how much time do i have to pay my month's rent if ive notified landlord of intention to pay with late fee?

i have rented my commercial studio space for over four years without getting behind in rent. this month i emailed him a notice that due to my annual summertime lull in jobs i would have to pay rent late this month. i noted that i accepted the fact that i would also be paying him the 10 % late fee stated in our mo. to mo. lease. (if paid after the 3rd of each mo.). three days later he placed a 3 day pay or quit notice on my door. the lease states " the late charge is not a grace period, and lessor's entitled to make written demand for any rent if not paid when due" .
does it make sense for him to file legal proceedings in this scenario (given my notice of intent to pay) ?
how much time does it realistically allow for me to come up up with rent plus fees ?
thank you for your responses !
cheers
In Leasing Property - Asked by mike s. - Aug 8, 2013
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Answer(s)

Jed T.
Abilene, TX

To answer the question, none. As you said yourself, your lease specifies that the late charge is not a grace period.
Assuming that the "three days later" was after the 3rd, then it sounds like he has done everything in accordance with the lease. Your choices now are to pay your rent plus late fees, move out, or go directly to your landlord and try to work something out.
As far as does it make sense, that depends entirely on the market. If you're in an area with a weak market, then it makes no sense at all for him to do that. Late rent is better than no rent. However, he may have a waiting list for your space, in which case he may well be better off to evict you and rent to someone else.

Aug 9, 2013
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Michael C.
Broker/Agent
San Leandro, CA

I have not seen the lease but the landlord was likely just following the terms of the lease.
What if you did not pay when you indicated you would? The landlord would have to send the letter but he would have lost those days when he could have sent it to when he actually sent the" late notice" or "pay rent or quit".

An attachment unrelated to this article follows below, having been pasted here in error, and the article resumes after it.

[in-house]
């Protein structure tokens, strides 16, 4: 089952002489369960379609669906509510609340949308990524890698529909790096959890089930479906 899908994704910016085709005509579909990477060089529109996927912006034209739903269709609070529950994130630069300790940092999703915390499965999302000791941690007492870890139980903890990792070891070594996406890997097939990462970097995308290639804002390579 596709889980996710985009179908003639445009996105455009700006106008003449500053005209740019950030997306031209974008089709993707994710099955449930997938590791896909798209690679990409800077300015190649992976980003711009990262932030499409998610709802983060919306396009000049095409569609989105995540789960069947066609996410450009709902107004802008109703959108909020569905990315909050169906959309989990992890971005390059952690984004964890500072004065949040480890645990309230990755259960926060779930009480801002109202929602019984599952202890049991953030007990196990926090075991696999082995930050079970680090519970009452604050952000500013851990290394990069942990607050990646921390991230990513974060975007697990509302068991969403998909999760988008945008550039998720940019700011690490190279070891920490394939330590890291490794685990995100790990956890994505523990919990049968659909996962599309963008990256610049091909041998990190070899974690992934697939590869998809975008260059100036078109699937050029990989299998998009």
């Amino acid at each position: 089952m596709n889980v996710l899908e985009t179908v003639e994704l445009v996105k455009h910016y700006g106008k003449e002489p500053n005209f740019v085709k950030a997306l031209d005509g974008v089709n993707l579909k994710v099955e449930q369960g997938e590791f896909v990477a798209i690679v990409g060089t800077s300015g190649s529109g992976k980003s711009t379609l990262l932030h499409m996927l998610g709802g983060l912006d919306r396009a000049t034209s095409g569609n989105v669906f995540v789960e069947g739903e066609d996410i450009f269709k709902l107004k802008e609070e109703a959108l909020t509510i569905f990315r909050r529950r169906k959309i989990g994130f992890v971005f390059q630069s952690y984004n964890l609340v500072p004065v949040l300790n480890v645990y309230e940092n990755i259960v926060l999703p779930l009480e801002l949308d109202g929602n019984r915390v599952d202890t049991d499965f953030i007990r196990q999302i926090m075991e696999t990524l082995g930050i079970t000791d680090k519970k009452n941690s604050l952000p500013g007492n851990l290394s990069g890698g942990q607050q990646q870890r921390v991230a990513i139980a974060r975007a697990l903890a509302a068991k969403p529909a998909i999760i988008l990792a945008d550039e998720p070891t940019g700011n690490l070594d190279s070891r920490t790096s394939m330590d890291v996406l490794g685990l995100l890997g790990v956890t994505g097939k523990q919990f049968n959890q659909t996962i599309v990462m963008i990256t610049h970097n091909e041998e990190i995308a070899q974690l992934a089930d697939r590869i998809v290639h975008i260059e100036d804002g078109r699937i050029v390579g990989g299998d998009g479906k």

Keep in mind if a landlord wanted to evict a tenant on a month to month lease, they could just send a 30 day notice to quit. Check the laws in your state.
Read the section of the lease under "Breach of Contract" & remedies.
Was a check sent yet? Did he cash the check? or return it back to you?
Consider getting professional advice if you do not understand the lease contract.

Aug 9, 2013
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John P.
Broker/Agent
Glen Burnie, MD

You, the tenant has defaulted your lease, the landlord MUST follow the remedy for such default or he will also default on the lease, thereby losing any future additional remedies. If you are on a month-to month lease term after the end of the original lease, I would expect to see the sheriff showing up soon to evict you. Check your original lease document to see if it contains a clause "HOLD-OVER", check to see if the rent changes... If you are a month-to-month tenant, you generally have few rights except those spelled-out in the original lease document--States vary considerably on this however.

Aug 18, 2013
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Eric B.
Broker/Agent
Las Vegas, NV

The key is to keep commumication open, if they are willing to work somehting out with you. If the are then it needs to be put in writing and you have to hold your end of the bargain. If your hardship is a cash flow issue then you need to let them know or if you had some type of emergency.

Aug 21, 2013
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